These methods apply to both Windows XP Home and Windows XP Pro.
There are several ways to lock your Windows XP computer, but all of them use
the same command line. The method you choose is a matter of personal preference.
- via the keyboard
The easiest way to lock Windows XP is by simply pressing the Windows logo
key and the letter L (for Lock) on a Microsoft Natural Keyboard
or any other compatible keyboard that includes the Window key. Doing
so will pop up the Unlock Computer Password box.
- via a Shortcut.
If you don't have a keyboard with a Window key or simply don't like
the keyboard method, then here's how you can make a desktop shortcut to lock
Right click an empty area of your desktop, choose New/Shortcut
and enter this line as the command line:
Click Next. Name the shortcut whatever you prefer and click Finish.
If you'd like to change the icon, just right click the shortcut and
go to Properties/Shortcut/Change Icon.
- via the command line
The above command line can also be used at a DOS prompt to lock your
computer. One simple way you can do it would be by clicking Start/Run,
typing CMD and then entering the command and pressing Enter.
- via a bat file
This is similar to a Windows shortcut method. But it's a DOS version. If you've
never created a bat (batch) file, but would like to try this method, simply
open a new text file (such as with Notepad) and type the following
Save the file with a .bat extension, such as Lock.bat, and you're
done. Double click to make the file run.
Those are the basic methods to lock XP, but there are some other relating factors
of which you should be aware.
It should go without saying that if you don't use a password to log on
to your computer, then anyone can access your computer and unlock it. If you
want to use the lock feature, then set a password by going to User Accounts
in the Control Panel and then click Create Password.
Fast User Switching
Fast User Switching allows multiple login sessions at the same time. Whether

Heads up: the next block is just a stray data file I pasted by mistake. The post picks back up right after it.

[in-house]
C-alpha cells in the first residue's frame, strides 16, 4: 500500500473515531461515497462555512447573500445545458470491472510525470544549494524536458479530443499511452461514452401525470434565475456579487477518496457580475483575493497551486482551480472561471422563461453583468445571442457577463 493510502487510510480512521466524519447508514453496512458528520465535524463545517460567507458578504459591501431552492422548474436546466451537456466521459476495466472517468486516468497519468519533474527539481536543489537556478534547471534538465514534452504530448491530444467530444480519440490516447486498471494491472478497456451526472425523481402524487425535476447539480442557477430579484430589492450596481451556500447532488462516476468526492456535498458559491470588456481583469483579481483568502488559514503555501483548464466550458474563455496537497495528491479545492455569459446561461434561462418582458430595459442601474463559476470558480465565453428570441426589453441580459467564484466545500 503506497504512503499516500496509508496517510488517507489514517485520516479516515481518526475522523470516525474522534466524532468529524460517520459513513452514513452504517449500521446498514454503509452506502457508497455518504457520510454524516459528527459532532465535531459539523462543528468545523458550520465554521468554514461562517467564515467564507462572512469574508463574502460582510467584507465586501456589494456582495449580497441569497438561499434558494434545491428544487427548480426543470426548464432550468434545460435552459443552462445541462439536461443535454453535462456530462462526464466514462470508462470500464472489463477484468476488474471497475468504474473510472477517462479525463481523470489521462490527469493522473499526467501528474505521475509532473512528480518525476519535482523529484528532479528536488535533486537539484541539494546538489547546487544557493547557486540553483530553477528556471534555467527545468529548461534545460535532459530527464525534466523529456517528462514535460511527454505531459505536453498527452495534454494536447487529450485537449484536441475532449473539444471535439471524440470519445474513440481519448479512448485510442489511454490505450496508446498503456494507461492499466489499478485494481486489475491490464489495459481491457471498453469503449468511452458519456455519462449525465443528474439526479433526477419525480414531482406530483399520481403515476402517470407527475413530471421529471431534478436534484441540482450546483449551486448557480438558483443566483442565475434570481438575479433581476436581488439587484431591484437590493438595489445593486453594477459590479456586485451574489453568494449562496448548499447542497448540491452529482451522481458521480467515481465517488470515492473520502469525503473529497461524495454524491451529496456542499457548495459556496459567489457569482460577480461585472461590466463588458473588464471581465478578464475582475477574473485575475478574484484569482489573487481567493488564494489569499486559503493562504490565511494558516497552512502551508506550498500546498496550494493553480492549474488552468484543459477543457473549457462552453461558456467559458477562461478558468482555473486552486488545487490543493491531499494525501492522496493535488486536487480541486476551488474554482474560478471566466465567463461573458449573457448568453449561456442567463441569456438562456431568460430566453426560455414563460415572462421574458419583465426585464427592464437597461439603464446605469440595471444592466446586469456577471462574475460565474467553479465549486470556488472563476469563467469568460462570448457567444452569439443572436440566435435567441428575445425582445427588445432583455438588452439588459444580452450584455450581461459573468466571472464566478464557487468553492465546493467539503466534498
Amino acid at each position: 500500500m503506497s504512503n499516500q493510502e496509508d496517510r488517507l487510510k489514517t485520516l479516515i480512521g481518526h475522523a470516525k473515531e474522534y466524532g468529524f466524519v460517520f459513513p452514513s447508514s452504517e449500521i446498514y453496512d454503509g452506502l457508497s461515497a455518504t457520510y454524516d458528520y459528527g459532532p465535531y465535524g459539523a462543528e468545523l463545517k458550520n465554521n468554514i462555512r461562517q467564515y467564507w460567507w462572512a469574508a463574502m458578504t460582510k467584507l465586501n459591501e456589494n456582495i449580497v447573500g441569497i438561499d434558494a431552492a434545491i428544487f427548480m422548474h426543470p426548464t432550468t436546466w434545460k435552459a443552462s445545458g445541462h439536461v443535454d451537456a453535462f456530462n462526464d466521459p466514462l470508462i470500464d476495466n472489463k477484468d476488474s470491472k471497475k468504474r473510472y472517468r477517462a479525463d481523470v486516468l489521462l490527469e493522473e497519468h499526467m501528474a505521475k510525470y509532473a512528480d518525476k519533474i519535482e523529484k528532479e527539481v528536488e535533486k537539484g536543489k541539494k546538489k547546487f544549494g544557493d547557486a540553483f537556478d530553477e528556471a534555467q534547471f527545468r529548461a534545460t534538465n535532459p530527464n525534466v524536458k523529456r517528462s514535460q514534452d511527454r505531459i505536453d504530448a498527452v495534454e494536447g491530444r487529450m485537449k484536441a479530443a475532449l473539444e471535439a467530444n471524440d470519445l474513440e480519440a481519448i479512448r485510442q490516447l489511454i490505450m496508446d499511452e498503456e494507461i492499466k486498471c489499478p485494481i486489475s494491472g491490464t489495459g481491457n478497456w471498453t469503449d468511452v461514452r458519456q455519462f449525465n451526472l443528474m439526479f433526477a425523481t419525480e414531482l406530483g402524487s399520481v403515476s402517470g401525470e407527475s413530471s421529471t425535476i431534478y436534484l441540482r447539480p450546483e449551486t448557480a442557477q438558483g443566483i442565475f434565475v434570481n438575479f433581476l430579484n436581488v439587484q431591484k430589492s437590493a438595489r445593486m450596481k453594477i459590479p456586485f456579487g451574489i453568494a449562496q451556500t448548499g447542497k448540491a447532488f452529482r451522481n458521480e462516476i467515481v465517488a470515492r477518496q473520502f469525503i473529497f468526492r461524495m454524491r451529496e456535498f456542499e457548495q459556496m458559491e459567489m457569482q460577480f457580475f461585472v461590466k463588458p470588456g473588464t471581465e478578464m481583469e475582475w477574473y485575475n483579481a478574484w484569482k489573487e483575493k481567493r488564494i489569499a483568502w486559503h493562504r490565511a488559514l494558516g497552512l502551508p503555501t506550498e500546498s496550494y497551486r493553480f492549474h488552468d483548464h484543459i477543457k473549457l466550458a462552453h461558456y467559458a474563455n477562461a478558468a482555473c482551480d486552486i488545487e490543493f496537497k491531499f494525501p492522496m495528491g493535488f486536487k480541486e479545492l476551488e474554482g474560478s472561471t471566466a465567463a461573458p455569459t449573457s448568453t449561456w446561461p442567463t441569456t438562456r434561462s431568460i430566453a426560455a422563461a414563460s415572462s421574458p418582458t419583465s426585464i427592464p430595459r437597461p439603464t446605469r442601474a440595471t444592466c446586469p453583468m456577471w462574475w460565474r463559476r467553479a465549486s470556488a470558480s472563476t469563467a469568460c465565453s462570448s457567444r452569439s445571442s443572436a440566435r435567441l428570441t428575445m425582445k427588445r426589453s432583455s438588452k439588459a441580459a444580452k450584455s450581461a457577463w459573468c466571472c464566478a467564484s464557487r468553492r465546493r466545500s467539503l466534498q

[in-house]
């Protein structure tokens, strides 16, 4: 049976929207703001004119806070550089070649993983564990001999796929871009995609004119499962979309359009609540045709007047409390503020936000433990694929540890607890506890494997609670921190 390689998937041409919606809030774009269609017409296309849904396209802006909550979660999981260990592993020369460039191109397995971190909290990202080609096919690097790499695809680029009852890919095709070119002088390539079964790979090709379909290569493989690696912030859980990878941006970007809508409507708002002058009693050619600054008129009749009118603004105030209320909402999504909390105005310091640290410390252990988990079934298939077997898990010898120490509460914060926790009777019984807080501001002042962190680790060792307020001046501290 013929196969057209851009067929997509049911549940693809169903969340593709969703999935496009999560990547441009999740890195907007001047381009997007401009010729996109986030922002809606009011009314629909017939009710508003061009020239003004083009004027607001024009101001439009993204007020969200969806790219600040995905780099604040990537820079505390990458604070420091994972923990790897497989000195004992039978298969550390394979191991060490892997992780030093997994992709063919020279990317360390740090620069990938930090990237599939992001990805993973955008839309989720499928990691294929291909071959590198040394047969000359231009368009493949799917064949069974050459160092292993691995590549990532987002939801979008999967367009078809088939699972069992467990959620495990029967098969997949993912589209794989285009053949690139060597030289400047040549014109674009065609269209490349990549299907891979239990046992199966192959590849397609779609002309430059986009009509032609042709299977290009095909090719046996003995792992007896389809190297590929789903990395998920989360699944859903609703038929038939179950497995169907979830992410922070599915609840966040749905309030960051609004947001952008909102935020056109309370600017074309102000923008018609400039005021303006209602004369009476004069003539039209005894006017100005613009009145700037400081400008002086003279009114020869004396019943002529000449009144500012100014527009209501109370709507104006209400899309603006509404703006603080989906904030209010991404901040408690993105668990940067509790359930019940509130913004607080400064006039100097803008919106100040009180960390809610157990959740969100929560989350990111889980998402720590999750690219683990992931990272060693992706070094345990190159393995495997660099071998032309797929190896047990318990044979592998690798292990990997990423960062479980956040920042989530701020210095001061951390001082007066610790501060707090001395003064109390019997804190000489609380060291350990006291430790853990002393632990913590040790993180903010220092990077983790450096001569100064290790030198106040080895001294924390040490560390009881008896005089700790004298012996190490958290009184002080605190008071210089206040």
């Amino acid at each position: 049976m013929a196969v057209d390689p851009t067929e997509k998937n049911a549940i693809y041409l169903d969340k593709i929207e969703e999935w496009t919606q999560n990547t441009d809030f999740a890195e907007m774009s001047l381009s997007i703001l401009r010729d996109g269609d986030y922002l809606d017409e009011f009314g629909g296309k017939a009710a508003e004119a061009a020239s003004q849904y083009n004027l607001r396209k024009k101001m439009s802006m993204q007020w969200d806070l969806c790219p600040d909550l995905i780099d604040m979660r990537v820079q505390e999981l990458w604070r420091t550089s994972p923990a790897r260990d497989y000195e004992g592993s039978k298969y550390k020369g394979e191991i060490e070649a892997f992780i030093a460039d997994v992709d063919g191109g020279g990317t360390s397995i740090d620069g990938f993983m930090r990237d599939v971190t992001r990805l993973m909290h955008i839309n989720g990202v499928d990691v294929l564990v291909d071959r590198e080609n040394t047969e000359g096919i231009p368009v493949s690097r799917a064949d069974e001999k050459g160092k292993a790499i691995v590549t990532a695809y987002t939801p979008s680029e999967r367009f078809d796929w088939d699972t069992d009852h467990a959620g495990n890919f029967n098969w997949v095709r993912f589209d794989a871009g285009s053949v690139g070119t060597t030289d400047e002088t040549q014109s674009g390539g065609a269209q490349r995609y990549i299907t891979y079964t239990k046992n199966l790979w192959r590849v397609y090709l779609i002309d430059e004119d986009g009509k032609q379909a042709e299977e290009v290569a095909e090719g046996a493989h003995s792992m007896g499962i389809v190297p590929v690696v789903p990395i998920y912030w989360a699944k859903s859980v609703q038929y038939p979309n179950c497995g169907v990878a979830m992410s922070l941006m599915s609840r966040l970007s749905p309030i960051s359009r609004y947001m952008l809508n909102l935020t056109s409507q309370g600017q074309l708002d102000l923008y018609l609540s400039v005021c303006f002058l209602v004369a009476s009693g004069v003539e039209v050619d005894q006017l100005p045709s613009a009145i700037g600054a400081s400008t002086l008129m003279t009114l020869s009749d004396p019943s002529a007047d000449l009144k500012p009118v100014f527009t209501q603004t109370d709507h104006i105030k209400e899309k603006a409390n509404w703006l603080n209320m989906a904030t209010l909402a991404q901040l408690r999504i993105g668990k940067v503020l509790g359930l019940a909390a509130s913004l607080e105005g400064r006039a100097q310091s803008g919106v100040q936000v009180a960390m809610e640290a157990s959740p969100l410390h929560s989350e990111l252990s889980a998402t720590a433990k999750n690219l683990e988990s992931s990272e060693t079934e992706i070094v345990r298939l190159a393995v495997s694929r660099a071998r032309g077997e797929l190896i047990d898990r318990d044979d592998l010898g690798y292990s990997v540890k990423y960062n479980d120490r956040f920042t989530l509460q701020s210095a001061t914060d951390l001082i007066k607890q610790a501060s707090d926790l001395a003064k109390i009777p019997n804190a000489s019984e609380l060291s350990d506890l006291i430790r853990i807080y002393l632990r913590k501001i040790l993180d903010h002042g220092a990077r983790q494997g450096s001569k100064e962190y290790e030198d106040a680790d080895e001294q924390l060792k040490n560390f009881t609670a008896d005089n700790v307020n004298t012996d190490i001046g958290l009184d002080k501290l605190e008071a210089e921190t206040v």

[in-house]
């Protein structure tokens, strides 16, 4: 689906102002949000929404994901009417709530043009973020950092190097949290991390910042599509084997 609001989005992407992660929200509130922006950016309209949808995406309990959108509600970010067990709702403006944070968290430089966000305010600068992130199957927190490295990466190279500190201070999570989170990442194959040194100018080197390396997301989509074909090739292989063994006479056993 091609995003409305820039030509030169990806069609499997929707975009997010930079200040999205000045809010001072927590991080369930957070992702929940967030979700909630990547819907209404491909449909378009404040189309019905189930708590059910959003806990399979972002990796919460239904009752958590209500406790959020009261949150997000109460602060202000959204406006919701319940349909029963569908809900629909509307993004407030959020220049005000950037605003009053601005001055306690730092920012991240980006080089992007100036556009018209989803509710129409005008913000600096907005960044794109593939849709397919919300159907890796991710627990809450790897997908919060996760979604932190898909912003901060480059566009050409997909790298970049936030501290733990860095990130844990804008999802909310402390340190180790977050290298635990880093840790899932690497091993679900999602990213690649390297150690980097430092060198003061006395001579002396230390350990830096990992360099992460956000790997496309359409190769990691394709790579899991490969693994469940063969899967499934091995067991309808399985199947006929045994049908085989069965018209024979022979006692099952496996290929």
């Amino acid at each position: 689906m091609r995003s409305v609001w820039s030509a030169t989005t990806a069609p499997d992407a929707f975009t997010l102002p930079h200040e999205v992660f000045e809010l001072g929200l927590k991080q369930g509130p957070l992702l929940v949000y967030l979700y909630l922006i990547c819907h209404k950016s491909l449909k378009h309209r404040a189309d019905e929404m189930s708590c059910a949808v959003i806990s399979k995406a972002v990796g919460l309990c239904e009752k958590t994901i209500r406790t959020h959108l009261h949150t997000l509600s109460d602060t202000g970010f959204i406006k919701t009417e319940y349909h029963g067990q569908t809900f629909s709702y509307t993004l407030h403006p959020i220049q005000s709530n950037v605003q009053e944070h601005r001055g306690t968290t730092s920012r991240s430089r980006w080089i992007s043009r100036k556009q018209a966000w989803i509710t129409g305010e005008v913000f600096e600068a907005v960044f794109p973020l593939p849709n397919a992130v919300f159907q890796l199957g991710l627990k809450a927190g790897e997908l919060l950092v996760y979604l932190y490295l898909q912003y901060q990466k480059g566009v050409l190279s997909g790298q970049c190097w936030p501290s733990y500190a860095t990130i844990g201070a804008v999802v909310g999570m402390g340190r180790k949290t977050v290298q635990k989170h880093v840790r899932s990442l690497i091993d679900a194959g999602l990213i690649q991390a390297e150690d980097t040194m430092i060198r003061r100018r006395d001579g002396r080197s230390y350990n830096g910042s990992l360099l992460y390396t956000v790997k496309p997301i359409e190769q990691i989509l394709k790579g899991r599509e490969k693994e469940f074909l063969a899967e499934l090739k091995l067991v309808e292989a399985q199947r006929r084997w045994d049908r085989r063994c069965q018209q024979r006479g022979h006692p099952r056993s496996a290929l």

you have this feature enabled or disabled will make a big difference
in how your locked computer can be accessed and on the behavior of your shortcuts
If enabled, executing any of the above locking methods will bring up
the Welcome screen and other users will be able to log on to the computer,
as is the norm for Fast User Switching. So, you really don't get much security
at all this way, if your intention is to lock your machine. With Fast User Switching,
only your profile is locked, not the ability for other users to log into
your system. Any other user can just log on to your computer and use it.
If Fast User Switching is disabled, you will have to enter a password
to unlock the computer. Double clicking your shortcut will bring
up the Unlock Computer password dialog box. This is the same lock method
that Windows NT and 2000 uses.
If you're not sure whether or not you have Fast User Switching enabled or disabled,
go to User Accounts in the Control Panel and click the Change
the way users log on or off tab. There you will see your status for Fast
Whether the Welcome screen is enabled or disabled also
has an effect on the way your computer can be locked.
If the Welcome screen is enabled, you can also lock your computer in
Task Manager (Ctrl+Alt+Delete) by clicking the Lock Computer
option in the Shutdown menu list. This option will only appear
if the Welcome screen is enabledwithout Fast User Switching
Note! In order to use Fast User Switching, the Welcome screen
must be enabled. You cannot select Fast User Switching if the
Welcome screen option is unchecked.
If the Welcome screen is disabled, you can lock the computer
by pressing Ctrl+Alt+Delete and then clicking the Lock Computer tab
in the Windows Security dialog box that comes up.
For more information on Windows security, check out my ABC article, "Windows
File and Folder Security"